Raleigh Cabbies Want Rate Increase
Posted March 19, 1998
RALEIGH — Taxi drivers don't always get a lot of respect. Most of them put in long days, sometimes 12 hours or more, and often don't feel they have a lot to show for it. Now, some of them are talking about a fare hike.
Currently in Raleigh and Wake County, it costs $1.35 to get into a taxi plus $1.50 per mile after that. It has been that way for nearly a decade, and taxi drivers say it's time for a raise.
Imagine not getting a raise for nine years. That's what's happened to cab drivers in the Raleigh area.
The lack of an increase is forcing some taxi drivers to cut corners on maintenance and other spiraling costs.
"Since I've been in the business about the last 13 or 14 years, the insurance has increased about 500%," explains driver Howard Dover.
Drivers say part of the problem they have is that they must petition city council for a fare increase. Cabbies say it's hard to get a petition drive going in such a loosely knit group.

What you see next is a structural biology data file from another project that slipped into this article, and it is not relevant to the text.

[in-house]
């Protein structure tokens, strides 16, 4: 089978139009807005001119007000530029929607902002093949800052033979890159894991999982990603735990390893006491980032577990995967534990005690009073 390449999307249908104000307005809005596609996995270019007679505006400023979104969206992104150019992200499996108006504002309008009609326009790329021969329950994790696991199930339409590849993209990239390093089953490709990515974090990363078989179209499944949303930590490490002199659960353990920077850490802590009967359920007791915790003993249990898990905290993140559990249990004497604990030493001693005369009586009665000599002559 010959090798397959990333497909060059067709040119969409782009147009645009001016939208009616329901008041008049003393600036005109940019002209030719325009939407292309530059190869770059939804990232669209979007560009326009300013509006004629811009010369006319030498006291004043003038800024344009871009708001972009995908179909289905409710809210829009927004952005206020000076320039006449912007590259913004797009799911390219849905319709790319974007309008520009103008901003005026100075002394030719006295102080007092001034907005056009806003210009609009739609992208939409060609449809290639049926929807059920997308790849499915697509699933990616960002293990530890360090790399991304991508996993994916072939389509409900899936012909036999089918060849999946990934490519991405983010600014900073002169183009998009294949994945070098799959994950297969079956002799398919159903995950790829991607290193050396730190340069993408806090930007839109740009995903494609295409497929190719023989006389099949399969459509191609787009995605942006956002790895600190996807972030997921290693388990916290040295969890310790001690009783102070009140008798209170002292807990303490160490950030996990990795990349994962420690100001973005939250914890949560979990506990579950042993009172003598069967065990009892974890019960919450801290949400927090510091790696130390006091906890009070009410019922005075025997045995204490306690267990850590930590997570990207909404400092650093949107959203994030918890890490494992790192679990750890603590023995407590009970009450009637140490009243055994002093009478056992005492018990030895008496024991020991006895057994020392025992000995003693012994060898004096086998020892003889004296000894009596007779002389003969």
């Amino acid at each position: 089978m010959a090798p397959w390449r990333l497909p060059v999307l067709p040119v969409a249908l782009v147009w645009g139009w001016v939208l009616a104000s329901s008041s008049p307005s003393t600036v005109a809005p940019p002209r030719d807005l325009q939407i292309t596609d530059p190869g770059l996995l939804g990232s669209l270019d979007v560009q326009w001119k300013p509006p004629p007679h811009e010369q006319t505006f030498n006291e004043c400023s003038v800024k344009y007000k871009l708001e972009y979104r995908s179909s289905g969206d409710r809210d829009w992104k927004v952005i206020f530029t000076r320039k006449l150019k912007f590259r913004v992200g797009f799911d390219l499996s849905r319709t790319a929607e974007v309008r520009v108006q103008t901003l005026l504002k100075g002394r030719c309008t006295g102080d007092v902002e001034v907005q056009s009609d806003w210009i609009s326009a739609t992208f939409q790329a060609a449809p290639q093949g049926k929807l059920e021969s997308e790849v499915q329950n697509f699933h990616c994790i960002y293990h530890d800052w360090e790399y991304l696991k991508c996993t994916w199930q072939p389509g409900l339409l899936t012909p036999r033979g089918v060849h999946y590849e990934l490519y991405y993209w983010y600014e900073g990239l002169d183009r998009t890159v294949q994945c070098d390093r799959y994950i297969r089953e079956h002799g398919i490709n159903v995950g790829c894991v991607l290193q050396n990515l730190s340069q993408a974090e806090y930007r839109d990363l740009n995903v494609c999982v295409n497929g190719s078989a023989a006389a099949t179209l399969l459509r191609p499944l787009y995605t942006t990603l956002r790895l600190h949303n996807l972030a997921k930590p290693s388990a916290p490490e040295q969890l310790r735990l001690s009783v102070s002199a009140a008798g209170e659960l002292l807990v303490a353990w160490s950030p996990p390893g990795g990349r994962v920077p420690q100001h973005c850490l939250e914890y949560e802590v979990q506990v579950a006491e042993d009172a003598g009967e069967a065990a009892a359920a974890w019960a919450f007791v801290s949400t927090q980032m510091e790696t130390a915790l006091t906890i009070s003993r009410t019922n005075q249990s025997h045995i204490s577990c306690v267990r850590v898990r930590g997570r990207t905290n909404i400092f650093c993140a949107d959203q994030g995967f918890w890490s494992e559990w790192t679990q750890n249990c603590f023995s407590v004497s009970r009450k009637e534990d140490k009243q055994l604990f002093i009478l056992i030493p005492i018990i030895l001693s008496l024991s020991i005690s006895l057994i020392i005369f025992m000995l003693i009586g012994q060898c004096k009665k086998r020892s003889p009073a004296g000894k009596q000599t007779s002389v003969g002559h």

Driver Harold Johnson says there's been talk of a petition off and one for a while, but getting organized is half the problem.
Some customers believe a fare hike in Raleigh would be fair. Karen Johnson says the cab drivers are people who have to live too. They should get a raise to provide for their families.
Taxi drivers don't favor a lump sum increase, like the 35% hike they received nine years ago. That really upset customers.
"If we got them, say on a regular basis, maybe every two years, sort of like a cost of living basis, I think that would help us out a lot," Johnson explains.
When Raleigh's council votes on taxi fare hikes, it has a ripple effect in Wake County. Communities throughout the county usually agree to allowing the same fares to remain consistent. The Durham area has the same fare structure as Raleigh. Those rates haven't gone up in about five years.